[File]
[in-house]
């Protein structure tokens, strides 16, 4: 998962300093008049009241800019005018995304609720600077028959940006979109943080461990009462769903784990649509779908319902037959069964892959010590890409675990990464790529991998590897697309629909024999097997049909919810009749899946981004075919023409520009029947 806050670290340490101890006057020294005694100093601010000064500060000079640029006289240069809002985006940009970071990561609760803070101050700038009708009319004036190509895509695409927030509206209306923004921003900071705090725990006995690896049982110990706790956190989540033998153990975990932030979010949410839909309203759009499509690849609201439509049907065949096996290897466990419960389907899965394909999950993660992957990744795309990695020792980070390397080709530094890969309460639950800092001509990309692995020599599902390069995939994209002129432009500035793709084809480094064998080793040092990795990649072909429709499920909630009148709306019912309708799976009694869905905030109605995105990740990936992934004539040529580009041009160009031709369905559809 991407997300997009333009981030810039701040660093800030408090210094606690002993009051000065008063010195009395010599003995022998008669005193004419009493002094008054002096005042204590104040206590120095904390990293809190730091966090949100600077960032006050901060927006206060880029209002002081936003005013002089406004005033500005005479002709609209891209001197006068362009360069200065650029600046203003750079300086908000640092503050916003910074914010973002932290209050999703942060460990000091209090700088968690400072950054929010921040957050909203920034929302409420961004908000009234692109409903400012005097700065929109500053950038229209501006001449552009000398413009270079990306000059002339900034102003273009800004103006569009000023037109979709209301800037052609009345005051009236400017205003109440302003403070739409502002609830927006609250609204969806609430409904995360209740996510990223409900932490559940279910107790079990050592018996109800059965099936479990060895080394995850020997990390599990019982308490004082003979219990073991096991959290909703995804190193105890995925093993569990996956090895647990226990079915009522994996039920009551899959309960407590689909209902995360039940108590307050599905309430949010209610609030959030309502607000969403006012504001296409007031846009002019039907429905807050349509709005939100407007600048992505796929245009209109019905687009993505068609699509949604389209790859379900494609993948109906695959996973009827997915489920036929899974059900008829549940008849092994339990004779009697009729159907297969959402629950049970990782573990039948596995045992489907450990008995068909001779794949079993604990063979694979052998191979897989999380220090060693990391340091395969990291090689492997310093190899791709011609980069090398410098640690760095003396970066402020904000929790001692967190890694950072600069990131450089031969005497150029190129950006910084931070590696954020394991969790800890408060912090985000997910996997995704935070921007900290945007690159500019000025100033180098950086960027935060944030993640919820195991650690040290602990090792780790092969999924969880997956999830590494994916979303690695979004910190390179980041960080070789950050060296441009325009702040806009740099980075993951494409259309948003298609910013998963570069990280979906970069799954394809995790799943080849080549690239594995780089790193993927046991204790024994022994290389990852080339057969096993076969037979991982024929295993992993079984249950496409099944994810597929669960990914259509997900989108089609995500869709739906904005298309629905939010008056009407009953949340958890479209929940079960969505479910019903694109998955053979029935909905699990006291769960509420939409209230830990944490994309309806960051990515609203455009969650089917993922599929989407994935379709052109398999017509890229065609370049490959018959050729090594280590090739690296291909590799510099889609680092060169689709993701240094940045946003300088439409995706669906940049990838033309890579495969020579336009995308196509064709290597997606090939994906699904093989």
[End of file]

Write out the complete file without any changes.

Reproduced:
[in-house]
């Protein structure tokens, strides 16, 4: 998962300093008049009241800019005018995304609720600077028959940006979109943080461990009462769903784990649509779908319902037959069964892959010590890409675990990464790529991998590897697309629909024999097997049909919810009749899946981004075919023409520009029947 806050670290340490101890006057020294005694100093601010000064500060000079640029006289240069809002985006940009970071990561609760803070101050700038009708009319004036190509895509695409927030509206209306923004921003900071705090725990006995690896049982110990706790956190989540033998153990975990932030979010949410839909309203759009499509690849609201439509049907065949096996290897466990419960389907899965394909999950993660992957990744795309990695020792980070390397080709530094890969309460639950800092001509990309692995020599599902390069995939994209002129432009500035793709084809480094064998080793040092990795990649072909429709499920909630009148709306019912309708799976009694869905905030109605995105990740990936992934004539040529580009041009160009031709369905559809 991407997300997009333009981030810039701040660093800030408090210094606690002993009051000065008063010195009395010599003995022998008669005193004419009493002094008054002096005042204590104040206590120095904390990293809190730091966090949100600077960032006050901060927006206060880029209002002081936003005013002089406004005033500005005479002709609209891209001197006068362009360069200065650029600046203003750079300086908000640092503050916003910074914010973002932290209050999703942060460990000091209090700088968690400072950054929010921040957050909203920034929302409420961004908000009234692109409903400012005097700065929109500053950038229209501006001449552009000398413009270079990306000059002339900034102003273009800004103006569009000023037109979709209301800037052609009345005051009236400017205003109440302003403070739409502002609830927006609250609204969806609430409904995360209740996510990223409900932490559940279910107790079990050592018996109800059965099936479990060895080394995850020997990390599990019982308490004082003979219990073991096991959290909703995804190193105890995925093993569990996956090895647990226990079915009522994996039920009551899959309960407590689909209902995360039940108590307050599905309430949010209610609030959030309502607000969403006012504001296409007031846009002019039907429905807050349509709005939100407007600048992505796929245009209109019905687009993505068609699509949604389209790859379900494609993948109906695959996973009827997915489920036929899974059900008829549940008849092994339990004779009697009729159907297969959402629950049970990782573990039948596995045992489907450990008995068909001779794949079993604990063979694979052998191979897989999380220090060693990391340091395969990291090689492997310093190899791709011609980069090398410098640690760095003396970066402020904000929790001692967190890694950072600069990131450089031969005497150029190129950006910084931070590696954020394991969790800890408060912090985000997910996997995704935070921007900290945007690159500019000025100033180098950086960027935060944030993640919820195991650690040290602990090792780790092969999924969880997956999830590494994916979303690695979004910190390179980041960080070789950050060296441009325009702040806009740099980075993951494409259309948003298609910013998963570069990280979906970069799954394809995790799943080849080549690239594995780089790193993927046991204790024994022994290389990852080339057969096993076969037979991982024929295993992993079984249950496409099944994810597929669960990914259509997900989108089609995500869709739906904005298309629905939010008056009407009953949340958890479209929940079960969505479910019903694109998955053979029935909905699990006291769960509420939409209230830990944490994309309806960051990515609203455009969650089917993922599929989407994935379709052109398999017509890229065609370049490959018959050729090594280590090739690296291909590799510099889609680092060169689709993701240094940045946003300088439409995706669906940049990838033309890579495969020579336009995308196509064709290597997606090939994906699904093989």